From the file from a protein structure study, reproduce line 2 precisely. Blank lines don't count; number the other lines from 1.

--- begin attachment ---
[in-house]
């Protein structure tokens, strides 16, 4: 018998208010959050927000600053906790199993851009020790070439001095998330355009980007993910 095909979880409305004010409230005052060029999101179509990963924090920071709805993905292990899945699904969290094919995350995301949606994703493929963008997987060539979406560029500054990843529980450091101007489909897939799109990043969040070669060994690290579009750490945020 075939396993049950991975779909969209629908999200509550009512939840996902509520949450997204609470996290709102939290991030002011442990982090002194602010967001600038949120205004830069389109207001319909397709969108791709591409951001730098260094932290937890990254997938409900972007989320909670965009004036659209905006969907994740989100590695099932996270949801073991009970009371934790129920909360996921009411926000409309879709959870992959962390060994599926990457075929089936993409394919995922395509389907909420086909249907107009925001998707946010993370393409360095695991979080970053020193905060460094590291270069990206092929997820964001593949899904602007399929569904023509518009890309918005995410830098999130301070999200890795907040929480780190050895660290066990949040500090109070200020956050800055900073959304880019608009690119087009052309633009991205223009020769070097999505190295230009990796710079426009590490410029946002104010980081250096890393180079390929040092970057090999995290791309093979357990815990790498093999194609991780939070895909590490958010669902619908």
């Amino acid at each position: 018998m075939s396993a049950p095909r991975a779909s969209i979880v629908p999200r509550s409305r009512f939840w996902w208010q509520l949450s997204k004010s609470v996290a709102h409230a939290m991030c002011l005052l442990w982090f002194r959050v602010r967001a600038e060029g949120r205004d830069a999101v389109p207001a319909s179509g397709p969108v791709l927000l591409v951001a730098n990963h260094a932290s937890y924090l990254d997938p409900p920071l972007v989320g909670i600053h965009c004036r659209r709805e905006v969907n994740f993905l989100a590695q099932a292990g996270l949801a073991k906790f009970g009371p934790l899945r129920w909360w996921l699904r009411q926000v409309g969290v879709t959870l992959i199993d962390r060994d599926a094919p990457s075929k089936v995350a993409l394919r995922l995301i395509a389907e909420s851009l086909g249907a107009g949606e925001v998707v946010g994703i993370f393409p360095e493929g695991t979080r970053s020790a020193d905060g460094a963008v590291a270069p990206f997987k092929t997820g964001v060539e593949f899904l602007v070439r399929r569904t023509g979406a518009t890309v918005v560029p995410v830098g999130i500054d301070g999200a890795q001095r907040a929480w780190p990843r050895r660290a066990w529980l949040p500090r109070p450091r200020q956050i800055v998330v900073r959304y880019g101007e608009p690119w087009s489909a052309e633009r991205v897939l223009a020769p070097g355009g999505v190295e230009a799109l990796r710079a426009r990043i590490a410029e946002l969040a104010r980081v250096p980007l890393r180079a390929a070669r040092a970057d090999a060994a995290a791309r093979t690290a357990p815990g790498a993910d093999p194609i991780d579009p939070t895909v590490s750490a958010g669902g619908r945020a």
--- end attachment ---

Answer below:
């Protein structure tokens, strides 16, 4: 018998208010959050927000600053906790199993851009020790070439001095998330355009980007993910 095909979880409305004010409230005052060029999101179509990963924090920071709805993905292990899945699904969290094919995350995301949606994703493929963008997987060539979406560029500054990843529980450091101007489909897939799109990043969040070669060994690290579009750490945020 075939396993049950991975779909969209629908999200509550009512939840996902509520949450997204609470996290709102939290991030002011442990982090002194602010967001600038949120205004830069389109207001319909397709969108791709591409951001730098260094932290937890990254997938409900972007989320909670965009004036659209905006969907994740989100590695099932996270949801073991009970009371934790129920909360996921009411926000409309879709959870992959962390060994599926990457075929089936993409394919995922395509389907909420086909249907107009925001998707946010993370393409360095695991979080970053020193905060460094590291270069990206092929997820964001593949899904602007399929569904023509518009890309918005995410830098999130301070999200890795907040929480780190050895660290066990949040500090109070200020956050800055900073959304880019608009690119087009052309633009991205223009020769070097999505190295230009990796710079426009590490410029946002104010980081250096890393180079390929040092970057090999995290791309093979357990815990790498093999194609991780939070895909590490958010669902619908």